Major corporate backers of the nascent “white space” technology are warning the FCC that proposed DTV translators—intended to help fill in DTV coverage—might interfere with the as-yet-undeveloped devices destined for use in the unused DTV spectrum.
In a reversal of concerns that the future devices could cause interference to primary incumbent users such as TV broadcasters, Dell, Google and Microsoft urged the commission not to allow DTV translators where they might further inhibit white space device operation.
“Because white space devices cannot transmit within the service contour of a full-power television station even when a viewable signal is not present, replacement translator systems would result in numerous locations where a white space device would result in numerous locations where a white space device would have to avoid two television channels simply to protect a single television signal,” the companies said in an FCC filing Thursday. “Such systems could therefore dramatically reduce or eliminate available white space spectrum, particularly in densely populated areas where the majority of television channels already are occupied.”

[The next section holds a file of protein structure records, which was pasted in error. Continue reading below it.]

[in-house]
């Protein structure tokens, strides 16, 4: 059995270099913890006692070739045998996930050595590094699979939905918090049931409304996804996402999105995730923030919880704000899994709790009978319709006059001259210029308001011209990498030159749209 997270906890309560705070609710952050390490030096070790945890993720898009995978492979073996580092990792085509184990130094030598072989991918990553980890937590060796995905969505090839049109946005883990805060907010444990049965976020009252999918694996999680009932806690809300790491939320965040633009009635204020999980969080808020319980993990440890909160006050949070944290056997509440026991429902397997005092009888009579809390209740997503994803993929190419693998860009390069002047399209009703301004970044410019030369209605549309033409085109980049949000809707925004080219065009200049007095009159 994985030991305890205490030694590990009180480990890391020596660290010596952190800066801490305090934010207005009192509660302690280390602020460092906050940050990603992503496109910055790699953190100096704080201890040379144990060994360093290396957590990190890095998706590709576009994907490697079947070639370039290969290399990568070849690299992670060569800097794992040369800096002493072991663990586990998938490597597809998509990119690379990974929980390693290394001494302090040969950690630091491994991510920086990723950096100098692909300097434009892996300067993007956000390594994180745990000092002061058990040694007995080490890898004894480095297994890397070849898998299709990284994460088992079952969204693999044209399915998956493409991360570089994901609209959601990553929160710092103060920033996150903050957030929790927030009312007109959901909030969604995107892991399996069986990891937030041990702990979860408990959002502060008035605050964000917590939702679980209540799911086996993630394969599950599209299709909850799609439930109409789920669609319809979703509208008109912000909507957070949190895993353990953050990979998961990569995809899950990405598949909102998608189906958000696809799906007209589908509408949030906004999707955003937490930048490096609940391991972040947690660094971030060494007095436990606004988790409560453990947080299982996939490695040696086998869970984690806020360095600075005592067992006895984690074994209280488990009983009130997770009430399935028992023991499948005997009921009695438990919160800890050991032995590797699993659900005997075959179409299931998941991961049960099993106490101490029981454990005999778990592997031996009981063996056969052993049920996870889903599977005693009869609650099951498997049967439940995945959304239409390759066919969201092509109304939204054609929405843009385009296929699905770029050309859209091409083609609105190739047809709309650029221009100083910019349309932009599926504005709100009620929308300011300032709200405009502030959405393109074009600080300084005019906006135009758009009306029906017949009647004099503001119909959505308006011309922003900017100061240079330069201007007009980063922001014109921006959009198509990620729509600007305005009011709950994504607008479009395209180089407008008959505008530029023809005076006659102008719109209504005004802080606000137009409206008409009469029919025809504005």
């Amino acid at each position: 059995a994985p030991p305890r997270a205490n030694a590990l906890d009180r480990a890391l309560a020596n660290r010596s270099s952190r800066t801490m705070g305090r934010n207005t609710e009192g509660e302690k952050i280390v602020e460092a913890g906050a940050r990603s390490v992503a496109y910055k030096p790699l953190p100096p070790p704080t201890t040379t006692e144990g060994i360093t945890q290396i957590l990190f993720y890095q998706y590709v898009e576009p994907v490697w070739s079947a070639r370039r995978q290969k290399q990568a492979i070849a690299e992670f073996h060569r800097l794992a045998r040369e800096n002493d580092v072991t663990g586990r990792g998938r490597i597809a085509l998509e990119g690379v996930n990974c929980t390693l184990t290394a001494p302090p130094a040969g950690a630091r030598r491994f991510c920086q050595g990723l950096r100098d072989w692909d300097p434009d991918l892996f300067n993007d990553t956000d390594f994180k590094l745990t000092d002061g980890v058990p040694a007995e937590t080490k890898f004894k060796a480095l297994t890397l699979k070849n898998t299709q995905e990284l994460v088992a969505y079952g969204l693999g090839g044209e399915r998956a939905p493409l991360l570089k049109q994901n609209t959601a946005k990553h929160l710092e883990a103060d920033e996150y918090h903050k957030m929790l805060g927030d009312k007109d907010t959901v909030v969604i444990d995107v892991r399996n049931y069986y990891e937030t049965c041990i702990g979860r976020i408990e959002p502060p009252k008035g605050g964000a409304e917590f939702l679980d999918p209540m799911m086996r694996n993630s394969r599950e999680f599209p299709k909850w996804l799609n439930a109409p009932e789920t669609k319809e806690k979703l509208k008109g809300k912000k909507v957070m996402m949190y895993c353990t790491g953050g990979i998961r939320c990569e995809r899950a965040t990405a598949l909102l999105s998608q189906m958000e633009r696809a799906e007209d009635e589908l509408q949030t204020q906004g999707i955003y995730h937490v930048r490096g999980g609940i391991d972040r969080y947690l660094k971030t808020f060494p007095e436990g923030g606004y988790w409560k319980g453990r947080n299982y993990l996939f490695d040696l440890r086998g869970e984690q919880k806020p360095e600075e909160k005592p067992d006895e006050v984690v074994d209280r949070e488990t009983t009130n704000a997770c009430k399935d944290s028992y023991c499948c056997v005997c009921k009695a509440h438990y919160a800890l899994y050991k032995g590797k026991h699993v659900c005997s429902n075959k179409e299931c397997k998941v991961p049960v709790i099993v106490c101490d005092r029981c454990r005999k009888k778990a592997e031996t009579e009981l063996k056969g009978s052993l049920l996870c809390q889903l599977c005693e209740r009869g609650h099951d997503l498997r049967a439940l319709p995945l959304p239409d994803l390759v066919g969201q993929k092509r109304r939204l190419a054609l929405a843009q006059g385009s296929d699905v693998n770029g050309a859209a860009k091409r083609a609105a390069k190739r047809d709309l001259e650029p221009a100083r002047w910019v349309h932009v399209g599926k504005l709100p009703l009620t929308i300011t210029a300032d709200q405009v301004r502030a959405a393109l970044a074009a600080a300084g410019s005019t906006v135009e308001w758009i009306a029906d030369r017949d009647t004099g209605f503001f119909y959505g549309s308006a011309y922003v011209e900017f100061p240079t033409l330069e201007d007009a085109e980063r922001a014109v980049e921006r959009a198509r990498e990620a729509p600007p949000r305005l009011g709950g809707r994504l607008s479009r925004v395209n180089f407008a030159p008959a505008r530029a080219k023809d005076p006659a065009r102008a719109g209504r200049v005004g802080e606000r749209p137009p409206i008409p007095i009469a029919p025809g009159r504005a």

The white space companies urge the FCC to limit the new DTV translators only to replace analog dark areas co-extensive with the Grade B analog contour of the underlying full-power station. At least one broadcast engineer has recommended the translators be allowed to extend to areaa 25 percent larger than the underlying Grade B contours.
If expected incoming FCC Chairman Julius Genachowski takes the commission gavel before the translator rules are issued, it could bode well for the white space backers. Google CEO Eric Schmidt was the only corporate executive with a role in candidate Obama's 30-minute campaign informercial, and campaign advisors have talked up the potential of white space technology.
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